Jonas Folger tried a new chassis in the post-Catalunya test as the Tech 3 Yamaha rider finished as the leading independent rider.

Folger posted the third fastest time as the rookie left Barcelona on a high.
The German premier class rookie is rumoured to have tried the 2017 factory Yamaha chassis, which may explain why he felt he lost out in the turning, which is an issue Valentino Rossi is experiencing on the factory Movistar Yamaha.

"The testing went really well today. We sampled a different chassis, which was the main thing and I am happy that I tried it. It was more stable on the braking, yet we lost a bit of turning, unfortunately, but it was positive overall," Folger said.

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"Anyway, we switched back to the normal chassis and then worked on the engine mapping to help us at the end of the races. We found something that makes the power delivery smooth in a good way and which gives us drive.

"The team and I also found a few other useful things and we can use this information in Assen. In addition, we also played with the tyre pressure a bit to find out which area I prefer."

Folger suffered a minor fall as he tried the lower pressure but overall feels he made a big step forward at Catalunya.

"I had a small crash when we were using the lower pressure, but it was nothing serious and now we know that this doesn't work for us. Overall, it was a solid weekend, especially after Mugello where we had some issues, but here we made a big step and worked in a great way.

"I'm looking forward to the next race in the Netherlands and I am sure that we can have a positive time there."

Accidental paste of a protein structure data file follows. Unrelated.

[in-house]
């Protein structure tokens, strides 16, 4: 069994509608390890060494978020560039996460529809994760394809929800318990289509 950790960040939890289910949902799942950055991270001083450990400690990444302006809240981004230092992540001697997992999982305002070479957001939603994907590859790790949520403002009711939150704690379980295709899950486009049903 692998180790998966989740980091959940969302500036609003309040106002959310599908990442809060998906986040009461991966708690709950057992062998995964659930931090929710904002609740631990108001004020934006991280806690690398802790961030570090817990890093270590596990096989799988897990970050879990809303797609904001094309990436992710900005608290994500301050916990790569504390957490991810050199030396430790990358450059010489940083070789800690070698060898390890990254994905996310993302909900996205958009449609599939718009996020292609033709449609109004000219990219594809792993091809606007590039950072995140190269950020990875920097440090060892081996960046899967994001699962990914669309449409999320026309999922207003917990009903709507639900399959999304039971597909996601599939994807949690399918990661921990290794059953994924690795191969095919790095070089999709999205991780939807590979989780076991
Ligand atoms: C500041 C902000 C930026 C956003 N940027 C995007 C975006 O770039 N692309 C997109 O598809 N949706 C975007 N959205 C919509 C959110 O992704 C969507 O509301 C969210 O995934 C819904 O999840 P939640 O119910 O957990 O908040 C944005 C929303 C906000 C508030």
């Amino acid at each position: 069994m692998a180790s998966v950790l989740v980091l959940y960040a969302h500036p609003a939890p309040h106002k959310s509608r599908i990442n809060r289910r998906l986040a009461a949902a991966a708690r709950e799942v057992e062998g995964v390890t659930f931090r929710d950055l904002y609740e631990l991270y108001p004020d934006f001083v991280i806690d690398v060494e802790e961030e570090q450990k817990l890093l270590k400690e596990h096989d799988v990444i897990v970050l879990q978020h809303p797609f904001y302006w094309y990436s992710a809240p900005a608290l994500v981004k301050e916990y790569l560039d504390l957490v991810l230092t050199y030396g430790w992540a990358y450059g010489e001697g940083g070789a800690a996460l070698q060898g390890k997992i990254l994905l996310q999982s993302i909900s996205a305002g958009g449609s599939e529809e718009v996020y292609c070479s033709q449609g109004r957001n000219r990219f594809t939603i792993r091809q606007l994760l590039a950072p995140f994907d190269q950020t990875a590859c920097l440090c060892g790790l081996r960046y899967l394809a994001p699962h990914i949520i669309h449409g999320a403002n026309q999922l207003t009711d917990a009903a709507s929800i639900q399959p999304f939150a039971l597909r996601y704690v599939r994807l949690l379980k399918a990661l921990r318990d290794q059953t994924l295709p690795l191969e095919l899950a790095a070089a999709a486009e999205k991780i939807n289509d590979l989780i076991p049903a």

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Yamaha's development going backwards?

Not turning as well as last years bike?

Folger's comments about tyre pressure are interesting. I have long wondered if teams try different pressures to change the tyre characteristic but have never before read of it being mentioned. Without trying to sound like someone I am not, I used to try different pressures on both road and track to improve handling and could definitely tell the difference, so a Moto GP rider would be even more sensitive than my clumsy efforts.
Reading between the lines of reports of handling or traction issues during practice sessions, I have thought that possibly a change of pressure may help.
I believe that in F1 the teams have to use a pressure specified by the tyre maker and had thought that probably, Moto GP was the same.

If this RUMOUR is true, which would effectively finally corroborate what Valentino has been saying, then Yamaha will be working in double-quick time on this at their factory.

They just will not want "Yamaha M1 2017 is a pile of rubbish" to become a story with its own momentum !!!